Thursday, October 30, 2014

Albuquerque Balloon Fiesta 2014   


Knate Myers:

Every year the city of Albuquerque host the largest hot air balloon event in the world, the Albuquerque International Balloon Fiesta.

A mesmerizing timelapse. I love the final shot.

(Via Colossal)

Understanding the Birthday Paradox   


Kalid Azad:

In a room of just 23 people there’s a 50-50 chance of two people having the same birthday. In a room of 75 there’s a 99.9% chance of two people matching.

Even after reading the article and understanding the probability calculations, I still can’t accept that this is true.

Tim Cook Speaks Up   


Tim Cook, in an essay published by Bloomberg Businessweek:

[...] I believe deeply in the words of Dr. Martin Luther King, who said: “Life’s most persistent and urgent question is, ‘What are you doing for others?’ ” I often challenge myself with that question, and I’ve come to realize that my desire for personal privacy has been holding me back from doing something more important. That’s what has led me to today.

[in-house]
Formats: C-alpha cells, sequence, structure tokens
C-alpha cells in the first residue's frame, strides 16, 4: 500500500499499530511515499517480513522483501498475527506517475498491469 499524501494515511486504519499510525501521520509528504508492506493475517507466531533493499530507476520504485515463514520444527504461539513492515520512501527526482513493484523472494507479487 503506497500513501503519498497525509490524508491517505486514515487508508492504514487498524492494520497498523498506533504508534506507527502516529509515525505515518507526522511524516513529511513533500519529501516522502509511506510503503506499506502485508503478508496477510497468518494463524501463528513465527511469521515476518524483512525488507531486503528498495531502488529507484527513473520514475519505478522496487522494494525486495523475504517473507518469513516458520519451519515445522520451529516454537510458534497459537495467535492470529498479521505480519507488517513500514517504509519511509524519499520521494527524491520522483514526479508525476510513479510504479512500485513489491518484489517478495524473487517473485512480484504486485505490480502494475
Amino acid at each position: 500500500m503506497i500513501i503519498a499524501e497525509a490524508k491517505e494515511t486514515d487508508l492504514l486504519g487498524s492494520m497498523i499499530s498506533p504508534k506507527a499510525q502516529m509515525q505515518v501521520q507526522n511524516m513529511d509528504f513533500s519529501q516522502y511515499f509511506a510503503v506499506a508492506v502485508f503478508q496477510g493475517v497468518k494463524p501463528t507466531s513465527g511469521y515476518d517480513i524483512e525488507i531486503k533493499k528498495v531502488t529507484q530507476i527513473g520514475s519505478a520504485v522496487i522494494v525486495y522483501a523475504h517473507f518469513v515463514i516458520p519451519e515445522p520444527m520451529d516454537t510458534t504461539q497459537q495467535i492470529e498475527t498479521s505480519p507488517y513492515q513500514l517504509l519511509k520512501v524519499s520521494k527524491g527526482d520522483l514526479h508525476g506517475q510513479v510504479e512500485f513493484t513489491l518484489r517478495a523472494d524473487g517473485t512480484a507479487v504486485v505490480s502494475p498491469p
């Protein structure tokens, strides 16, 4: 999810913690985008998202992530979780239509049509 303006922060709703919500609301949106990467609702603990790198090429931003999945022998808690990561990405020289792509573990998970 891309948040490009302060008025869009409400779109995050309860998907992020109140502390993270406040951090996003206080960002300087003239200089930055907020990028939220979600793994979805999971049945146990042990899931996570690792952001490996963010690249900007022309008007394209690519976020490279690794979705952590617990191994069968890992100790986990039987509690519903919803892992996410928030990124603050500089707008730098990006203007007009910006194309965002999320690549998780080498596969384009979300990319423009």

For years, I’ve been open with many people about my sexual orientation. Plenty of colleagues at Apple know I’m gay, and it doesn’t seem to make a difference in the way they treat me. Of course, I’ve had the good fortune to work at a company that loves creativity and innovation and knows it can only flourish when you embrace people’s differences. Not everyone is so lucky.

While I have never denied my sexuality, I haven’t publicly acknowledged it either, until now. So let me be clear: I’m proud to be gay, and I consider being gay among the greatest gifts God has given me.

Well said.

Saturday, October 25, 2014

OS X Yosemite Adoption   


From GoSquared’s real-time OS X version distribution page:

The graph shows the percentage of visits tracked by GoSquared on over 50,000 sites.

Just over a week since its launch, Yosemite is already installed on 1 in 5 Macs. Interestingly, it looks like most of the early upgrades are coming from users of Mavericks, which was the current version of the OS prior to Yosemite. The share for older versions (Mountain Lion and Lion) has remained essentially constant since Yosemite was released, which was the same phenomenon I pointed out last year.